Falling Market, Company Missteps Hurt Seagate Financials

hard drive

The storage vendor on Wednesday said its preliminary loss for the quarter, which ended Jan. 2, would be $496 million, or $1.02 per share. This compares to a profit of $403 million, or 73 cents per share, reported for the same period last year.

Seagate also reported revenue of $2.3 billion, down over 32 percent from the $3.4 billion reported last year.

Seagate estimated it shipped 37 million hard drives during the second fiscal quarter of 2009, down 26 percent from the 50 million or so drives it sold last year.

The loss comes at a tough time for Seagate. Not only is the company facing the current economic downturn, it is also having to deal with several internal issues.

Sponsored post

Steve Luczo, Seagate chairman, president and CEO, said the economy is a significant challenge for companies of all sizes, and customer cutbacks in spending impact Seagate.

"We are currently experiencing one of the worst economic downturns in a generation," Luczo said.

Luczo said that Seagate expanded its capacity in 2006 in anticipation of rising demand, but starting last year -- and continuing on through this year -- will cut facilities, personneland other costs to meet what he termed "new economic realities."

Seagate also slipped in terms of innovation, Luczo said. For instance, after a high growth in areal density, or the number of bits of data stored on a given space on a disk platter, over the past few years, Seagate slowed down its investment in increasing that density and got behind in terms of the technology, he said.

One immediate issue not addressed in Wednesday's earnings call is the quality of its Barracuda line of hard drives, especially in the 1.0-Tbyte and larger models. Several news organizations report that an update to firmware Seagate released in November to fix issues related to its 1.5-Tbyte Barracuda 7200.11 drives is now causing issues with other drives.

In response to economic issues, Seagate in December slashed its revenue expectations for the quarter and mandated unpaid furloughs for much of its staff during the holidays as a cost-cutting measure.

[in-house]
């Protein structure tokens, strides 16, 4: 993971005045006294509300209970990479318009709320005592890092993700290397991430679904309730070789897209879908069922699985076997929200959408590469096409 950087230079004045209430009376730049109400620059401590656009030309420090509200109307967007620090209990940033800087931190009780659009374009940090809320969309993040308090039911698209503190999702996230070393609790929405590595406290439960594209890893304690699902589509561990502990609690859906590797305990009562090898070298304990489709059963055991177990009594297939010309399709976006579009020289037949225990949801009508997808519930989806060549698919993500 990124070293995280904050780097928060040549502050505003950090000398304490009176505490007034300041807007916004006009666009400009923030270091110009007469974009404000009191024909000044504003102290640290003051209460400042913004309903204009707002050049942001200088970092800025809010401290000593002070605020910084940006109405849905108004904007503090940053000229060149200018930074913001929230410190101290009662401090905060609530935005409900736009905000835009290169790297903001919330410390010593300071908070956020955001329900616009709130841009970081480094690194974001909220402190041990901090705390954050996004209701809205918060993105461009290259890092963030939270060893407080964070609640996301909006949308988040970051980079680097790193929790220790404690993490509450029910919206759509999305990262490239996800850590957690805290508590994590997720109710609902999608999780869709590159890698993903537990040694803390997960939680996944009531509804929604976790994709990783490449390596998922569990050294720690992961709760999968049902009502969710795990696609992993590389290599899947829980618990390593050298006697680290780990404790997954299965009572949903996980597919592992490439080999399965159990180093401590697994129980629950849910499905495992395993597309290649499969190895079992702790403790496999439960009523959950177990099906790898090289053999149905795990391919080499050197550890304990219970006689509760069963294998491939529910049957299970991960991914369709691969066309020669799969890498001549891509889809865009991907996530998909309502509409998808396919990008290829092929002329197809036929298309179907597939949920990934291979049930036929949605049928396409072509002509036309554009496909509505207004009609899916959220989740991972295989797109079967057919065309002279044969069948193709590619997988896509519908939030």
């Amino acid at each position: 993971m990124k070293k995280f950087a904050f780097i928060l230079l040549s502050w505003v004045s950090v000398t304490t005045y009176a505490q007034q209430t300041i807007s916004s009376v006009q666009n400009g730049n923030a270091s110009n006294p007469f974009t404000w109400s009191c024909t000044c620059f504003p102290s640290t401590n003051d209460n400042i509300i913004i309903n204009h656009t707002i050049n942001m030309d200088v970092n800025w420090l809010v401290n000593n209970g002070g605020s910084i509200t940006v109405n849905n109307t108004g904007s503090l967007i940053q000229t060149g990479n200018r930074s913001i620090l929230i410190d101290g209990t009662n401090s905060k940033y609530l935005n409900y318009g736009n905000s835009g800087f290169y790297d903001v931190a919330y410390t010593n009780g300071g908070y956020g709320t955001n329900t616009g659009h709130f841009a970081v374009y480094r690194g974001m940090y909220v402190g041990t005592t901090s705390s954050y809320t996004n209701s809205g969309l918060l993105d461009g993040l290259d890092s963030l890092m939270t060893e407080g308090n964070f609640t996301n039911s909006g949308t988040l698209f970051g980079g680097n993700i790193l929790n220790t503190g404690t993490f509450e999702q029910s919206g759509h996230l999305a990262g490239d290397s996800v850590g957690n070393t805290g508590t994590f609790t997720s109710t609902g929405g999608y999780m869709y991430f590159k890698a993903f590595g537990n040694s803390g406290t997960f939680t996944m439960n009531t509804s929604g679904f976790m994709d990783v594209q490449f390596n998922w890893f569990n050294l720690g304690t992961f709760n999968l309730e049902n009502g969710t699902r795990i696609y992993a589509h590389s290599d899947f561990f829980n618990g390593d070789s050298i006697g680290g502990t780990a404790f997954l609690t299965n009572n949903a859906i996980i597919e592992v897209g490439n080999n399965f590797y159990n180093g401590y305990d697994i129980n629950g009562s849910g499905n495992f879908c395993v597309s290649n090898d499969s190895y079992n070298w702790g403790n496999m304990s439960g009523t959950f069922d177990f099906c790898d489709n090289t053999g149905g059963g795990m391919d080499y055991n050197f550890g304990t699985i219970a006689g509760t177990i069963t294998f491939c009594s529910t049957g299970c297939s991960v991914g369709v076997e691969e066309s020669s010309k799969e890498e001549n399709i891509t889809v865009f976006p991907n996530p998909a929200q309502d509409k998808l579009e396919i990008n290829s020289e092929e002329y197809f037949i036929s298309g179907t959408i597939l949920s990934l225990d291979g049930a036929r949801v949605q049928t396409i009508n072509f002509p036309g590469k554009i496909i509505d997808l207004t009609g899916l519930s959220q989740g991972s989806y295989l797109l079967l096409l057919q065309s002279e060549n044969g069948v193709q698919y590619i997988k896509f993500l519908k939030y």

Earlier this month, the company said William Watkins is resigning as CEO and that David Wickersham is resigning as president and CEO, with company Chairman Stephen Luczo taking over the CEO and president positions. It also said it plans to cut 10 percent of its U.S. workforce.

In the earnings call on Wednesday, Bob Whitmore, a 20-year Seagate veteran, was introduced as the company's new executive vice president and CTO.

Whitmore said Seagate is on track to develop new higher-areal density products. For instance, he said new drives with 7,200-rpm spin rates and 500 Gbytes per platter are in customer qualifications. Seagate also expects to start shipping enterprise-class solid state drives (SSDs) during the current calendar year.

However, Whitmore said, Seagate is cutting back on its capital spending going forward, with fiscal year capital spending expected to be about $650 million, or about $350 million lower than originally expected. Capital spending in fiscal year 2010 is expected to be below $500 million.

Patrick O'Malley, Seagate's executive vice president and CFO, called the second quarter a challenging one due to a drop in overall market demand.

O'Malley said the industry originally expected the total available market for hard drives to be 156 million units, a figure which then fell to 135 million later in the quarter. However, the actual market turned out to be about 123 million units, leading to a drop in average selling price for hard drives in the double digits, he said.

Seagate lost about 2 points of market share during the quarter, O'Malley said.

For its third fiscal quarter, Seagate said that because of the current market environment and the uncertainty in global economic conditions, its revenue is expected to be in the range of $1.6 billion to $2.0 billion, compared with last year's actual third-quarter revenue of $3.1 billion.